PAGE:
While the industry’s audio boom has been at full volume for the past few years, the Buckinghamshire-based charity Calibre Audio can be called very early adopters.
The organisation launched in 1974 as Calibre Cassette Library—Calibre is a portmanteau of “cassette library”— by friends Susan Beazley, Monica McMullan and Ros Thornton as “an idea to create an audiobook library so that the visually impaired son of one of the friends could enjoy books more easily”, says Calibre director of editorial and production, Emma Scott.
Scott adds: “When Calibre was established the principles were that it should be a free service that would create audiobooks for anyone with a print disability. That could be a visual impairment, or complete sight loss, learning disability or mental health condition preventing them from accessing print books.”
According to Scott, what makes Calibre Audio distinct from other audiobook organisation is that its audiobooks service can be adapted to every individual’s needs. She says: “We can offer unlimited borrowing to over 12,000 audiobooks, we add more than 700 books a year, and we have 3,000 books specially for children and young people in our collection. We can also record audiobooks that aren’t commercially available.”
Scott, worked as a library assistant for her local public library for 14 years, where she qualified as a librarian, before joining Calibre. “I did huge amounts of different jobs whilst working at the library, I really learnt my trade there. I always had a passion for books, and that’s where I really cut my teeth. I ran book groups and took on author events, my skills transferred really well once I joined Calibre four years ago.”
She describes her role at Calibre as “essentially acquiring books for our collection and ensuring that they’re made available in all the formats we offer”. She explains: “We can purchase audiobooks commercially where we have agreements with those publishers or if a print book isn’t available on audio, then we can operate under a section of copyright law and record it ourselves using our fantastic team of volunteer narrators. Another part of my role is to build on our existing relationship with publishers and nurture new ones—which will help us offer a diverse range of books and in turn will benefit our members who may not access these titles elsewhere.”
In 2019, Calibre sent out over 460,000 audiobooks and added 771 new audiobooks for its 14,000 members. The service, which added 2,200 new members in 2019, has a team of over 83 volunteer narrators. Ninety-five percent of members are adults, and 88% have a visual impairment.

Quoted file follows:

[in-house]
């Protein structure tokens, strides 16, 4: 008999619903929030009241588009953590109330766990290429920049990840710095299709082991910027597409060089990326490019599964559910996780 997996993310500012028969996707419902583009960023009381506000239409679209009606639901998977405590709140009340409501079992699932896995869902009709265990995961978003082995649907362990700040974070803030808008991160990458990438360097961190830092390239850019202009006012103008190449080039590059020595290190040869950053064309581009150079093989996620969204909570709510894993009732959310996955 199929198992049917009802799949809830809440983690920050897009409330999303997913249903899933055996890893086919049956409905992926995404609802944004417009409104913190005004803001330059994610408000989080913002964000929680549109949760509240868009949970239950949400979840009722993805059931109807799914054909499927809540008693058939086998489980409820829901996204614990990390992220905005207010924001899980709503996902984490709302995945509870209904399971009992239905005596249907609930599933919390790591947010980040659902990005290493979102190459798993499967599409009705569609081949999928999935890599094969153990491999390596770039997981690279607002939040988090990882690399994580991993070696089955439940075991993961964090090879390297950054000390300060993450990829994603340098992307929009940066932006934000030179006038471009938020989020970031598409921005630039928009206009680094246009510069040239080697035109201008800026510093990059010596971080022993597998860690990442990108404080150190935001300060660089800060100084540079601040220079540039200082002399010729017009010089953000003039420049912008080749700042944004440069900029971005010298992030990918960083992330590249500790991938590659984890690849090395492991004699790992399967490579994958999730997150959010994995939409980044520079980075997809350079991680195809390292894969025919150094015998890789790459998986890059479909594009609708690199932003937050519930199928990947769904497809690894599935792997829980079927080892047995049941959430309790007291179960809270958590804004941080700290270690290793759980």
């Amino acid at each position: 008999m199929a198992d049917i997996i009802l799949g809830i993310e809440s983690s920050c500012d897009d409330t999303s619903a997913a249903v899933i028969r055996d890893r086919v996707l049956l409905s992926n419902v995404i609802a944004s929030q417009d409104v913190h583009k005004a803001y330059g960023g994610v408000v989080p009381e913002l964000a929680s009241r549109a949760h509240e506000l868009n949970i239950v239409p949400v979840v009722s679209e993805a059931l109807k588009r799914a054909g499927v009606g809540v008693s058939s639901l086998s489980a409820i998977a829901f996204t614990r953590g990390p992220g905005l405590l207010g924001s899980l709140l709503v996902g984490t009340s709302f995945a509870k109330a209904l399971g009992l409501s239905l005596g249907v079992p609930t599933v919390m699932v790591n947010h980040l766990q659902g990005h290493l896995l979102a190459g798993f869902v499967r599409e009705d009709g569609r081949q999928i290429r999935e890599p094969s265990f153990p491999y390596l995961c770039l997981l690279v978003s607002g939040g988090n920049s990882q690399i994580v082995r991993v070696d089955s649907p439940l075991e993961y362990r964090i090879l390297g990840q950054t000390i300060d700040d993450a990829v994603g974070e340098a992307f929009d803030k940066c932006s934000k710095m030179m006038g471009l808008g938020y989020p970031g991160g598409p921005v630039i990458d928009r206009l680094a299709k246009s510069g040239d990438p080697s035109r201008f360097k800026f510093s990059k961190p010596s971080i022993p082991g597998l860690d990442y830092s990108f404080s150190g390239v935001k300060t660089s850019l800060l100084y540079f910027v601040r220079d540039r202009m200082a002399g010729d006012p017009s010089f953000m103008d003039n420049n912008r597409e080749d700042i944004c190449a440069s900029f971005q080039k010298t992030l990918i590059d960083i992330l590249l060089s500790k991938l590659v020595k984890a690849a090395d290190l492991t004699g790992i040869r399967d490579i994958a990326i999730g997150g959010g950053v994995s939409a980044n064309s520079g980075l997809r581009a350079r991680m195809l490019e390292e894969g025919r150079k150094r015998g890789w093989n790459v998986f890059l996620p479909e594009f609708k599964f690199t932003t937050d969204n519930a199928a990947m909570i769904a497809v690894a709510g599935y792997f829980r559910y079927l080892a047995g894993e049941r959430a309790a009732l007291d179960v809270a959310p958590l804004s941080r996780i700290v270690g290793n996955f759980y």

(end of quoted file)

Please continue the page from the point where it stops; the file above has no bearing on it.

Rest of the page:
In order to meet a growing demand, a few challenges are involved: “Approaching publishers for agreements is the biggest challenge and it is one that causes the most frustration. With very little relationship with publishers, we’re not able to offer the books they have to our members, and it’s actually creating an inequality because our members can’t access those books in any other way, so they’re at a real disadvantage.” Only 7% of print books are converted to audio, Scott explains, and without the established partnerships with crucial publishers, it is considerably difficult for Calibre to deliver a wide range of titles.
What is actually helping with this hurdle is the increasing popularity of the audio sector as a whole: “I think more publishers are seeing the value of investing into audio. This still leaves a large number of books that people can’t access, and we want to reverse that trend by being able to record more ourselves and looking to work with publishers to gain more content.”
Calibre current has partnerships with trade publishers Penguin Random House, HarperCollins, Pan Macmillan and Faber; the audio specialists Naxos and W F Howes; plus, the large-print house Ulverscroft.
The charity also aims to raise awareness about related issues that affect its members. “One of the ways we do this is being involved with organisations such as Share the Vision. Share the Vision is a coalition of UK organisations that work together to improve the quality, availability and accessibility of library services for visually impaired and print disable people,” says Scott.
In terms of popular trends among Calibre members, Scott says: “Crime thrillers are massive, adventure and family sagas…Non-fiction is also rising up in popularity too.”
As well as the broad range of titles Calibre offers, accessibility is just as important. “We’re always looking at what else is coming up on the market. Technology is moving forward, [in the beginning] we were using cassettes and we’re more into the digital world now. We’re offering as many formats as we can such as CDs, memory sticks, and we recently launched our new streaming and download service.
“We’re always looking at the next thing coming up and adapting for our members, for the next thing they can access their books on.”
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